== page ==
Perhaps, a human’s most vulnerable state is being asleep. When a person is sleeping, he or she does not controls thoughts and actions. Sleep and its disorder are prominent motifs in the William Shakespeare’s tragedy “Macbeth”. In the scene where Lady Macbeth sleepwalks she reveals her feelings and regrets over murders she has committed or has been guilty of. Although her gentlewoman and doctor consider it to be an illness, it is her frank confession.

Lady Macbeth is a strong-willed and resolute woman. She accepts the plan to kill King Duncan without hesitation, “That I may pour my spirits in thine ear; / And chastise with the valour of my tongue / All that impedes thee from the golden round…” (Shakespeare 1.5.27-29). However, she does not only encourage her husband, but carefully plans the crime. After the murder, she cold-bloodedly hides the evidences – carries the daggers to the servants and stains them with King Duncan’s blood. Moreover, she reproaches her husband “Infirm of purpose!” (Shakespeare 2.2.66) and does not cares of her hands being in blood literally and figuratively, “My hands are of your colour; but I shame / To wear a heart so white” (Shakespeare 2.2.79-80). On the other hand, she does not participate in murders of Banquo, Lady Macduff and her son, and hardly knows about her husband’s plans.

While Lady Macbeth sleepwalks, she recalls all murders she participated or guesses about, “Yet who would have thought the old man / to have had so much blood in him… The thane of Fife had a wife: where is she now?” (Shakespeare 5.1.43-44,46). No doubts, she feels guilty of committed crimes and fears that her soul was stained forever – she thinks that her hands are in blood and constantly rubs them to wash it away.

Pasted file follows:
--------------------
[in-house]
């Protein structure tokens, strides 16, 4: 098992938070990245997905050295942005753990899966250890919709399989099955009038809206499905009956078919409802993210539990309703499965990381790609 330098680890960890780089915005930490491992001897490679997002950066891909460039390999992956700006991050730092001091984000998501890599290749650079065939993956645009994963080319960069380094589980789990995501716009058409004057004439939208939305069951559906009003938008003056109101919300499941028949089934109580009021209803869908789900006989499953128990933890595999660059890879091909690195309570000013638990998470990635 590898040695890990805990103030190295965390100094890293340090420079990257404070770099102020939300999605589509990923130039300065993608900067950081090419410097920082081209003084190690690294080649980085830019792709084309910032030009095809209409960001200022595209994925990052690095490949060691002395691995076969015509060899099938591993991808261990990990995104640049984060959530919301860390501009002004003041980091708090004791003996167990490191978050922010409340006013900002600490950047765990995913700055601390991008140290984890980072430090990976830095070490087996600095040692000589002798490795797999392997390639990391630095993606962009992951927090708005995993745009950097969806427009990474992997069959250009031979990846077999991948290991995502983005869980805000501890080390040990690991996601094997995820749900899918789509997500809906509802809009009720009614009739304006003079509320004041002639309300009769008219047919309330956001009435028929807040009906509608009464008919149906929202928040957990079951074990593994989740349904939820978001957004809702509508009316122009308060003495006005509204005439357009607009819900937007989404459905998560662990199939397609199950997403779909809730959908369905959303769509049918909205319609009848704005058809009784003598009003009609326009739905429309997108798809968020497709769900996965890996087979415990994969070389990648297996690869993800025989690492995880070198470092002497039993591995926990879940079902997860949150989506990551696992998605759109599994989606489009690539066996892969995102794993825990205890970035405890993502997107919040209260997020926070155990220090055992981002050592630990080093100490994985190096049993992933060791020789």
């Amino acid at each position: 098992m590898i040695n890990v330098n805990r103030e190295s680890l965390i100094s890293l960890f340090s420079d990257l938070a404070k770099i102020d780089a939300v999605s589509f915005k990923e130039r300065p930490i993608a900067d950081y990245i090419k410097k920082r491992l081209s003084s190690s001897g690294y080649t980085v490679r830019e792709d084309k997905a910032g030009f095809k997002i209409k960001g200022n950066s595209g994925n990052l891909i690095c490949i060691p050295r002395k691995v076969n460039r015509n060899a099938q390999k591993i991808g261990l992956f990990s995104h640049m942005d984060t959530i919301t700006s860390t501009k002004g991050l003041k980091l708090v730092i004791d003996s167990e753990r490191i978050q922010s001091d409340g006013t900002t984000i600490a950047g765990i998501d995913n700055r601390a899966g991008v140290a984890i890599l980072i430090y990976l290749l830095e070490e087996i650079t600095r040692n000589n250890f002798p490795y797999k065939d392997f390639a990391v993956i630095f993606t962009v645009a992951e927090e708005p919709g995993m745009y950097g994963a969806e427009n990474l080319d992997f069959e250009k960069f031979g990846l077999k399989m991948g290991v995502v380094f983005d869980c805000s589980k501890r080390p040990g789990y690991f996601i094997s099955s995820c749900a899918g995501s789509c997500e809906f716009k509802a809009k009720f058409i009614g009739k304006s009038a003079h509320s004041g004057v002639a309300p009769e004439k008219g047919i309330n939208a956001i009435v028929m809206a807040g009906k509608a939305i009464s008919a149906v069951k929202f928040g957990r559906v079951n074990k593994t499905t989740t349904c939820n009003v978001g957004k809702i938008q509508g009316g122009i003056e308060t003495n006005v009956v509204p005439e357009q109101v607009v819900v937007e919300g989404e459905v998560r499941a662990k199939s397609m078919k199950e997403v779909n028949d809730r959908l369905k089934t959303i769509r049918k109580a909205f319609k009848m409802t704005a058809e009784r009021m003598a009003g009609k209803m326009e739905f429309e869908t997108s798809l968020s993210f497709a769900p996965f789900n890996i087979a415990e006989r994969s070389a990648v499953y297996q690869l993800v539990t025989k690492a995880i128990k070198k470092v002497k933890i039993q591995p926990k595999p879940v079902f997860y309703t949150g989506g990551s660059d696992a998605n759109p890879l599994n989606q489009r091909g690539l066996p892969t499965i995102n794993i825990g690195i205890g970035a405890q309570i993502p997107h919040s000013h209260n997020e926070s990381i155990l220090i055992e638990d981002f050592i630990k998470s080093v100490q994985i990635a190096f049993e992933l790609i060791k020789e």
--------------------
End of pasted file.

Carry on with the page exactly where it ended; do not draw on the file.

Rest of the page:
In “Macbeth” the motif of sleep holds an important place. On the one hand, sleep associates with death – King Duncan was killed being asleep, Macduff calls sleep a “death's counterfeit” (Shakespeare 2.3.81). On the other hand, sleep is vital for a human’s health. When Macbeth sees a Banquo’s ghost, his wife considers the lack of sleep to be the reason for his hallucination, “You lack the season of all natures, sleep” (Shakespeare 3.4.141). When Lady Macbeth becomes conscious of the burden of all murders, she is deprived of ability to rest at night. The Doctor describes her state as “A great perturbation in nature, to receive at once / the benefit of sleep, and do the effects of watching!” (Shakespeare 5.1.10-11) Thus, sleepwalking is a curse, a punishment for a lost soul.

Lady Macbeth may be judged of committing one murder. Though, it was she who inspired her husband and supported his lust for power. She understands that, and feels guilty of the atrocities in the kingdom.

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